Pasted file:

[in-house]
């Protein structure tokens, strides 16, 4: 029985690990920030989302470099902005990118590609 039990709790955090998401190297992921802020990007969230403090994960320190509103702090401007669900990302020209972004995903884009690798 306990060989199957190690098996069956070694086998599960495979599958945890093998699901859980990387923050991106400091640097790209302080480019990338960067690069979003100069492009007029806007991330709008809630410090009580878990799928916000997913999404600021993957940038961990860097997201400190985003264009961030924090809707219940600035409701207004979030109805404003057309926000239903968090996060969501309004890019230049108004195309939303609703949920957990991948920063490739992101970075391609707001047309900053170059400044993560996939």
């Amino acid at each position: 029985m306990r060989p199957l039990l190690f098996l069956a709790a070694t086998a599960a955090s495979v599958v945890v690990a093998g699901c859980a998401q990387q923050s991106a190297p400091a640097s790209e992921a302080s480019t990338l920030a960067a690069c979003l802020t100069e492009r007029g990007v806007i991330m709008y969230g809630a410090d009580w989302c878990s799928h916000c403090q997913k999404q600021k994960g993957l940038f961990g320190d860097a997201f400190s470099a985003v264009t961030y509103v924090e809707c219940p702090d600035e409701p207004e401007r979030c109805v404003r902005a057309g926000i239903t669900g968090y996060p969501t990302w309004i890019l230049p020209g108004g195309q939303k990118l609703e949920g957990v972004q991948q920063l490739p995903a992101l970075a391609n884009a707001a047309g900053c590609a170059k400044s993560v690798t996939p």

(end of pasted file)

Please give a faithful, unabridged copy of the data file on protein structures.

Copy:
[in-house]
């Protein structure tokens, strides 16, 4: 029985690990920030989302470099902005990118590609 039990709790955090998401190297992921802020990007969230403090994960320190509103702090401007669900990302020209972004995903884009690798 306990060989199957190690098996069956070694086998599960495979599958945890093998699901859980990387923050991106400091640097790209302080480019990338960067690069979003100069492009007029806007991330709008809630410090009580878990799928916000997913999404600021993957940038961990860097997201400190985003264009961030924090809707219940600035409701207004979030109805404003057309926000239903968090996060969501309004890019230049108004195309939303609703949920957990991948920063490739992101970075391609707001047309900053170059400044993560996939």
């Amino acid at each position: 029985m306990r060989p199957l039990l190690f098996l069956a709790a070694t086998a599960a955090s495979v599958v945890v690990a093998g699901c859980a998401q990387q923050s991106a190297p400091a640097s790209e992921a302080s480019t990338l920030a960067a690069c979003l802020t100069e492009r007029g990007v806007i991330m709008y969230g809630a410090d009580w989302c878990s799928h916000c403090q997913k999404q600021k994960g993957l940038f961990g320190d860097a997201f400190s470099a985003v264009t961030y509103v924090e809707c219940p702090d600035e409701p207004e401007r979030c109805v404003r902005a057309g926000i239903t669900g968090y996060p969501t990302w309004i890019l230049p020209g108004g195309q939303k990118l609703e949920g957990v972004q991948q920063l490739p995903a992101l970075a391609n884009a707001a047309g900053c590609a170059k400044s993560v690798t996939p």